1 - Vol. 4 issue 4 February 2007
Vol. 4 issue 4
The Estuary Rat Club Newsletter
The ERC newsletter is published four times a year. Contributions are welcome at any time,
contributors are advised to keep a copy of any material submitted. If you would like your articles
or drawings returned please include a stamped addressed envelope.
All items must be free from copyright and their use is at the Editor’s discretion.
The opinions expressed are not necessarily those of the Editor or the Committee and accuracy of
statements is the responsibility of the author.
The contents of the ERC newsletter are copyrighted (unless otherwise stated) and may not be
reproduced in any form without the written permission. © ERC
If you wish to advertise in the Newsletter please contact the Editor for details of the current rates.
ERC Committee 2006/2007
Joanna Pierre, 124 North Road, Westcliff-on-Sea, Essex, SS0 7AG
tel: 01702 300453 e-mail: [email protected]
Emma Sims, 55 Maitland Road, Wickford, Essex, SS12 9PU
tel: 01268 571928 e-mail: [email protected]
Paula Hunter, 80 Monkwick Avenue, Colchester, Essex, CO2 8NE
tel: 01206 523633 e-mail: [email protected]
Mark Sutton, 30 Silverdale Road, Tunbridge Wells, Kent, TN4 9JA
tel: 01892 682980 e-mail: [email protected]
Lian O’Sullivan, 19 Wordsworth Close, Harold Hill, Romford, Essex, RM3 7PD
tel: 01708 379820 e-mail: [email protected]
Nick Lockett, 18 Seagers, Hall Road, Great Totham, Maldon, Essex CM9 8PB
tel: 01621 891090 e-mail: [email protected]
Nadine St. Claire
Let’s keep up the
National Fancy Rat Society
P.O Box 24207
For many of us the Club has been buzzing
with activity and it’s easy to forget that
those members who do not attend shows
or access the forum may get the
impression that we are not very active.
Lian’s review of our history shows just
how much we have done and how much
we have developed in three years or so. In
particular it draws attention to the way in
which the newsletter has presented a wide
variety of information and entertainment
to members. However it’s important to
remember that the output can only
represent the input - and input is a bit
scarce. If the idea of writing a structured
article seems daunting to you, why not just
send in a comment on a past item and start
For a membership form please
send a sae to the above address or
print the form from the web site.
NFRS membership forms will be
available at all ERC events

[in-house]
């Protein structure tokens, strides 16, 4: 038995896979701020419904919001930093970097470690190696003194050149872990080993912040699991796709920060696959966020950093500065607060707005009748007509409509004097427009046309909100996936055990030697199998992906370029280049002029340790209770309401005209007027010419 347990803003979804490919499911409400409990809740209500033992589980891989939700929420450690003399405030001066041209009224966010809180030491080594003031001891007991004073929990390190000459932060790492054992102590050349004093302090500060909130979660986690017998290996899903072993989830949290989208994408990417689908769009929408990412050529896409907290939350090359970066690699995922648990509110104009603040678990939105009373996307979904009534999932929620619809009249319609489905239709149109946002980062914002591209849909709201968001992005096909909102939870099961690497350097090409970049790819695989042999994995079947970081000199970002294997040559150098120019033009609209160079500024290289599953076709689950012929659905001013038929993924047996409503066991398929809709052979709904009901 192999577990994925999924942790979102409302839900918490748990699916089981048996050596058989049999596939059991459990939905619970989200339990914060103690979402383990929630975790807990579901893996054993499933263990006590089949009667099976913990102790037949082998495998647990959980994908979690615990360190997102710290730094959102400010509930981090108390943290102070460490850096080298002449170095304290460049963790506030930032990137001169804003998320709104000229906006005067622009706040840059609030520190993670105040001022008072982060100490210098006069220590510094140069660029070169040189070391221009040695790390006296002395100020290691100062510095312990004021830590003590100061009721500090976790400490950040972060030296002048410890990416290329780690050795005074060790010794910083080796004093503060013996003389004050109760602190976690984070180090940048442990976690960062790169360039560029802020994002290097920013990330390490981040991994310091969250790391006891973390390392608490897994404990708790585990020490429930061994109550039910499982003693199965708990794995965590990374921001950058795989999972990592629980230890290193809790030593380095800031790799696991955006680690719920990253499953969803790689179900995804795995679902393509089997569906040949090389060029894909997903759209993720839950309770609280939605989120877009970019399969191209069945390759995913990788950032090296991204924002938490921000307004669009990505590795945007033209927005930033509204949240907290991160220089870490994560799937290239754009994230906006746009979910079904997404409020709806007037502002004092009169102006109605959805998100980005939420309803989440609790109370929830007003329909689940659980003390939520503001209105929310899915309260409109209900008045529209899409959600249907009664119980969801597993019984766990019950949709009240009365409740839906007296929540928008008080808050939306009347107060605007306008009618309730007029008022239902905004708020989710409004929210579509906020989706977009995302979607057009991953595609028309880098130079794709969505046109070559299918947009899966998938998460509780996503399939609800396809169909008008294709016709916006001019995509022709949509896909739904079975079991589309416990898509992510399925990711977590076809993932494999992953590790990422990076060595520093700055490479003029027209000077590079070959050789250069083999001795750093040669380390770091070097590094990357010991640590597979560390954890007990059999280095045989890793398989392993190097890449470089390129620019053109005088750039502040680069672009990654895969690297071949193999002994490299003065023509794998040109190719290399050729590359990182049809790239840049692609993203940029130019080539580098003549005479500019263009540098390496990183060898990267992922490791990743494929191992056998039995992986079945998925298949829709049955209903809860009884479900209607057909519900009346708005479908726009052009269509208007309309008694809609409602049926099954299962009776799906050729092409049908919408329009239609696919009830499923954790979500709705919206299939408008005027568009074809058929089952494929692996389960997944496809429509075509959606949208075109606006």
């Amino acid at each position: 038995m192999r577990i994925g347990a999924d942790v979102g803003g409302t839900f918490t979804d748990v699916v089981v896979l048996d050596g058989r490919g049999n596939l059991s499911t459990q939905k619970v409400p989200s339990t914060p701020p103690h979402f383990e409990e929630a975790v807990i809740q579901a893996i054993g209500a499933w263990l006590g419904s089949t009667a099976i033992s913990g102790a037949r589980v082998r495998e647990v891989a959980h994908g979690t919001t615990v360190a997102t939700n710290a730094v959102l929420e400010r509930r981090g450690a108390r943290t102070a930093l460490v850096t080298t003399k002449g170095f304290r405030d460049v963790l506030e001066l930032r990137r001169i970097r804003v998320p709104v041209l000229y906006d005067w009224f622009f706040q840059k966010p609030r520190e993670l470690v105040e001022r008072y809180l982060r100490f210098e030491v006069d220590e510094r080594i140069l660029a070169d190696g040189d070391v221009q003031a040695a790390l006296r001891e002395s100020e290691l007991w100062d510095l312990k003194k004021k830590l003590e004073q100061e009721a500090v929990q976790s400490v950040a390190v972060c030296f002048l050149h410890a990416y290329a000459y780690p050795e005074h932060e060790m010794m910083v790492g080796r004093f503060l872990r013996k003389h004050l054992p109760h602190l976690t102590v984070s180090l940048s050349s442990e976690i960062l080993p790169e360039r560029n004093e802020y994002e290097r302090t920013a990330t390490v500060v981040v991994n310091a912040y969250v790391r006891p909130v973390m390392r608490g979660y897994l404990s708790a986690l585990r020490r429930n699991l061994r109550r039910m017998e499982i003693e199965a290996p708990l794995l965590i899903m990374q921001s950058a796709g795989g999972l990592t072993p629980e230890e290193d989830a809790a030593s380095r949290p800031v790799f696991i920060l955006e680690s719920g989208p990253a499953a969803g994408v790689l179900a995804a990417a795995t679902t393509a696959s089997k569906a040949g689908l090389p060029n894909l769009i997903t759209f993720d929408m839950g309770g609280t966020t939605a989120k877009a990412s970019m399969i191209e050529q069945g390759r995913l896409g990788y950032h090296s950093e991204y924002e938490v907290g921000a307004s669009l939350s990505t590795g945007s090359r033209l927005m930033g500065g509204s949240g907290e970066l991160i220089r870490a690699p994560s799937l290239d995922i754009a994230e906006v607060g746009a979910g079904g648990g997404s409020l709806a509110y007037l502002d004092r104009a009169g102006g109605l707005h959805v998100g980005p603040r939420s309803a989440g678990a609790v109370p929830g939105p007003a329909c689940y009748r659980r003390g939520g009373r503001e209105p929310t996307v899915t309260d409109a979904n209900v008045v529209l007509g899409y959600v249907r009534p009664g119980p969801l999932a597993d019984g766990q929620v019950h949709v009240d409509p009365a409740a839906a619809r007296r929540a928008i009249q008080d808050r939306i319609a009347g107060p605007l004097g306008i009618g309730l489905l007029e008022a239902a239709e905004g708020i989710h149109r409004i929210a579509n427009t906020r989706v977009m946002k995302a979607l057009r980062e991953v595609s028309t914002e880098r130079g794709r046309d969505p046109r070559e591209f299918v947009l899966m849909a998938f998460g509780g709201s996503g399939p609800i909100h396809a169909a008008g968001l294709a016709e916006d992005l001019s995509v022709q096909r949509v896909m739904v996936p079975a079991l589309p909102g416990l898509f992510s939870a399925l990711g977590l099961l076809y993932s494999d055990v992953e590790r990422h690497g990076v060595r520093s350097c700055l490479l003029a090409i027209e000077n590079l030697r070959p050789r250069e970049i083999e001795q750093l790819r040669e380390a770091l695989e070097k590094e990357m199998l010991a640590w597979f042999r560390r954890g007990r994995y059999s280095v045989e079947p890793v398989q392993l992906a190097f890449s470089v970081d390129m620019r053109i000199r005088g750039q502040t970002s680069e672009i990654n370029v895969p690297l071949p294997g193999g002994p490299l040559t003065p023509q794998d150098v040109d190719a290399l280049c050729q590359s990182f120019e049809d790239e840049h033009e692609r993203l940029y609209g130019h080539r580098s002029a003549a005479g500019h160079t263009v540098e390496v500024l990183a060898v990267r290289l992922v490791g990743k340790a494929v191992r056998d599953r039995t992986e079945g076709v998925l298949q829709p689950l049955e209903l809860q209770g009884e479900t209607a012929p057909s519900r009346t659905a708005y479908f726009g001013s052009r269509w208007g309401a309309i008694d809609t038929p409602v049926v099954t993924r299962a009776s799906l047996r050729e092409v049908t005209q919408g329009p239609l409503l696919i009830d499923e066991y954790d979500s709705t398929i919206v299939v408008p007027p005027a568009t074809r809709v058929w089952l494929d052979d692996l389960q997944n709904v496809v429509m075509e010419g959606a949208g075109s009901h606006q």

Lian also mentioned an early suggestion
that we should publish something about
cages. Coincidentally, in this issue, Emma
gives us her opinion of a number of
commercially available cages based on her
From the Membership Coordinator
Socials for 2007
The ERC: A Review
Do you have any photos or videos
which could be put in the ERC archive?
We are particularly looking for material
from the early days of the ERG/ERC.
Choosing a Cage
After all this Time
If you have please contact Jo.
Cover picture: Guinevere tries to hide
from the camera.
From the Membership
The Estuary Rat Club
Views from a founder member
As I sit here at my computer, looking
through old documents I have on a
memory stick I came across the ‘old’
newsletters that the Estuary Rat Group
use to produce. The ERC has grown
and developed so much since its first
‘social’ in August 2003. The ERG’s
first newsletter was produced in May
2003 and advertised the ‘social’ to be
held at Joanna Pierre’s house. Do you
remember that day Jo and the days
leading up to it when we worried in
case no one turned up!!!!!!
This has been a quiet quarter with just one
new membership: Miss Tilly Hogrebe
from Tunbridge Wells. A warm welcome
I hope you all had a good Christmas and
are looking forward to a good new year.
I look forward to seeing you and your
friends at our show in Tunbridge Wells
(the first in Kent) on the 25th March. We
hope to have radio Kent in attendance as
well as all the usual events and competitions. Full details are on page 6.
The second issue of the newsletter
was produced in July 2003 reminding
all of the forthcoming ‘social’ and
also including an article written by Jo
about her first rat, one written by me
on the filming my rats did for the
children’s programme Brilliant
Creatures, and a ‘Grow your own
Treats’ article from Veronica with an
offer of lemon balm cuttings. Tina
had sent an e-mail asking for people’s
thoughts and views on a variety of
subjects from ‘what do you feed your
rats’, to ‘what type of cages do they
live in’. Perhaps this is something
that we could again discuss in the
Socials for 2007